Taseko Mines has received approval from the Province of British Columbia to undertake a site investigation program to conduct exploratory work at the New Prosperity Gold-Copper project site.
The Notice of Work (NOW), which is a multi-year permit, will allow the Company to gather information for the purpose of advancing mine permitting under the British Columbia Mines Act.
"The opportunities associated with New Prosperity are rare. It has the potential to generate significant wealth and employment for the Province of British Columbia and more specifically, the Cariboo," commented Russell Hallbauer, President and CEO of Taseko Mines Limited.
"Once in production, it will employ approximately 600 people and contribute roughly $1 million per day of spending on goods, services and labor. This combination of employment and spending means New Prosperity will create $12.7 billion of provincial GDP and increase provincial revenues by over $4 billion and federal revenues by over $2 billion during its life."
"The value of New Prosperity has yet to be unlocked, however, I believe the magnitude of New Prosperity's benefits are such that it will be developed into a world-class mine with the highest environmental and safety standards, similar to our nearby Gibraltar Mine," added Mr. Hallbauer.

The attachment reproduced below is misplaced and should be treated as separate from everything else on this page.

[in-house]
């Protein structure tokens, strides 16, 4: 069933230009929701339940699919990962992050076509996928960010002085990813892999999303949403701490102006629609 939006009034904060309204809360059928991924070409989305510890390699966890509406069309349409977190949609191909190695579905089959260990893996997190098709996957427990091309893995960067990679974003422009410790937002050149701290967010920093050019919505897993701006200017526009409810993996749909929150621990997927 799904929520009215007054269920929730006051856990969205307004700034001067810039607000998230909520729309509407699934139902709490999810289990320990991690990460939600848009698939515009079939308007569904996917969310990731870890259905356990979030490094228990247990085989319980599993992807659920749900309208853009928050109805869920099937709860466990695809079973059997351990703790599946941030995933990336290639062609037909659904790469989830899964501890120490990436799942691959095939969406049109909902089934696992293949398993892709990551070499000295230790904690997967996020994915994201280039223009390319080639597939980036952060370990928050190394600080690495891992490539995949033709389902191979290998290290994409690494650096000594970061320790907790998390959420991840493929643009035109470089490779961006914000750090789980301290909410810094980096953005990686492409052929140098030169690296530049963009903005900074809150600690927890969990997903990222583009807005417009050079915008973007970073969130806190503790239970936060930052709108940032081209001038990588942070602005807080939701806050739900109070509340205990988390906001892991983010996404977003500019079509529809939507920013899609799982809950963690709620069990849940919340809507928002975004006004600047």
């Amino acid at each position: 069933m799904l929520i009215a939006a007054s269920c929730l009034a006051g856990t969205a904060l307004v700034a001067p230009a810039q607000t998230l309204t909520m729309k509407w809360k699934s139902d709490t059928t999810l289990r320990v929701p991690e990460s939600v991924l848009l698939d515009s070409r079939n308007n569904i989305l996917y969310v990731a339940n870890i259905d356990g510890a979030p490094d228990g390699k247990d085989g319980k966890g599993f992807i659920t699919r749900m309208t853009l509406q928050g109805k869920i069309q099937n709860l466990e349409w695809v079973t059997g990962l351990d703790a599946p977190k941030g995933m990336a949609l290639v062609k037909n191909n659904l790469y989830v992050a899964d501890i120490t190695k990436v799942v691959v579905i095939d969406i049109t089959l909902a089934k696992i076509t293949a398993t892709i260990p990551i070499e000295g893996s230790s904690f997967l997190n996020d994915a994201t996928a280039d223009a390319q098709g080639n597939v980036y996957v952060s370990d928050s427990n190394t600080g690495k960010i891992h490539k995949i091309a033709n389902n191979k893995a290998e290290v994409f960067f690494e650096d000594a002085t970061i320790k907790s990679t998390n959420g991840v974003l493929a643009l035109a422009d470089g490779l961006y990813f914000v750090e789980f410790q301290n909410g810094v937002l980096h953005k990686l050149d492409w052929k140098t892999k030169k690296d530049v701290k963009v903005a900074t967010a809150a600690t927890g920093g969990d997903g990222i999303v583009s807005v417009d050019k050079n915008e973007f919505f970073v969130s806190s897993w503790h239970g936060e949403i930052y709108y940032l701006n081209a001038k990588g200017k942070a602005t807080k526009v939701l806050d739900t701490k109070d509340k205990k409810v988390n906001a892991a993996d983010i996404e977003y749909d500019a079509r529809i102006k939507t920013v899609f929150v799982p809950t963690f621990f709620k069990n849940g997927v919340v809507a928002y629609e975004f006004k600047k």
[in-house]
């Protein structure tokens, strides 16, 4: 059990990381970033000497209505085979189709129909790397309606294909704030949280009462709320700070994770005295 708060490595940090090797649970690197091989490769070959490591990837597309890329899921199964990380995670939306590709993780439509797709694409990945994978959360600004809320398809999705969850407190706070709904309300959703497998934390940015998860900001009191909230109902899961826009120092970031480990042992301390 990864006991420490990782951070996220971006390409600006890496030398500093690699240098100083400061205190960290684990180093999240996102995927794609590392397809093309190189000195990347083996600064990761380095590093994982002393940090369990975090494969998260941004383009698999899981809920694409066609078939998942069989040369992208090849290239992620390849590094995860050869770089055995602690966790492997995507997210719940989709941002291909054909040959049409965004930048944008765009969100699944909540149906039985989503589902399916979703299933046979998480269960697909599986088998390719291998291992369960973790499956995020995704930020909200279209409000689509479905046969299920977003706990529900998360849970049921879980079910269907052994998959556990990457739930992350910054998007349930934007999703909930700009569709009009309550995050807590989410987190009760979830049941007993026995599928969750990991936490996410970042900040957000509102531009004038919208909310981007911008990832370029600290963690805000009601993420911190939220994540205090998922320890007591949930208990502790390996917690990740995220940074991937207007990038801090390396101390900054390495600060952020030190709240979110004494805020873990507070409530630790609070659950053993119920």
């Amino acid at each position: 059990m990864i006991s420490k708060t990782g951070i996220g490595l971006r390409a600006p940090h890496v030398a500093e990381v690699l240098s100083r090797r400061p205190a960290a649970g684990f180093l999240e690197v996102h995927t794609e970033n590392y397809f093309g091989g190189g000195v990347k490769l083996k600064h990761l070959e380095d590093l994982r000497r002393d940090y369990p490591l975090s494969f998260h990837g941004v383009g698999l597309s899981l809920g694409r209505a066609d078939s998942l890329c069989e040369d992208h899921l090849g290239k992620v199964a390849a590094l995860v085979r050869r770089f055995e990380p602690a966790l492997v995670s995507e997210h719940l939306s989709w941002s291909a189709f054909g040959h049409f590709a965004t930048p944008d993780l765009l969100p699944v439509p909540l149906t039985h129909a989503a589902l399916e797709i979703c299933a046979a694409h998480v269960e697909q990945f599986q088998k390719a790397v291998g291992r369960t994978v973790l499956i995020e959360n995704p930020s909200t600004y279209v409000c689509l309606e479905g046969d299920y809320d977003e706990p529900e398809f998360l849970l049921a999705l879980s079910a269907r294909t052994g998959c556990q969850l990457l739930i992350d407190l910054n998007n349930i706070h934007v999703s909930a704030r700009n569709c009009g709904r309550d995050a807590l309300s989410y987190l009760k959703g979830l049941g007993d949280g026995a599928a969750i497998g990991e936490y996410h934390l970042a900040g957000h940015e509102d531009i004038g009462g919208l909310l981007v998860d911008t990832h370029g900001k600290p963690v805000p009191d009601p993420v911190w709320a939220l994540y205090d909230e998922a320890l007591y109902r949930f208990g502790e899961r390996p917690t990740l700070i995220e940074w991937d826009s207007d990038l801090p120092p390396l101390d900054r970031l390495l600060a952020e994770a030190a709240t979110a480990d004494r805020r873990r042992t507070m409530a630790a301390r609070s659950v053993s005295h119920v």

"New Prosperity would be similar in size to Gibraltar which currently employs 650 people from the Cariboo region. The development of New Prosperity would be an economic catalyst for the struggling communities of the Cariboo. In authorizing Taseko to do this work, the Government of British Columbia is giving us the tools needed to move the project towards its ultimate development."
In addition to securing Provincial Government approval, the project also requires specific authorizations from the Government of Canada. This work program will yield information which is necessary to advance the Mines Act permitting process.
New Prosperity is located 125 km southwest of Williams Lake in the Cariboo-Chilcotin region of central British Columbia on a low level rolling plateau with a moderate climate and minimal precipitation. Its close proximity to important infrastructure makes for an ideal location for this large-scale project. It is not by any means an engineering or technical challenge.
However, like all projects of significance regardless of location in the world, there will be those who object to its development. Provincial regulators and Taseko personnel have been working on the specific details of this work program for over 10 months. Great care and attention has been taken by each to ensure all necessary steps have been taken to fully meet their respective obligations under the permit including those duties related to consultation with local First Nations.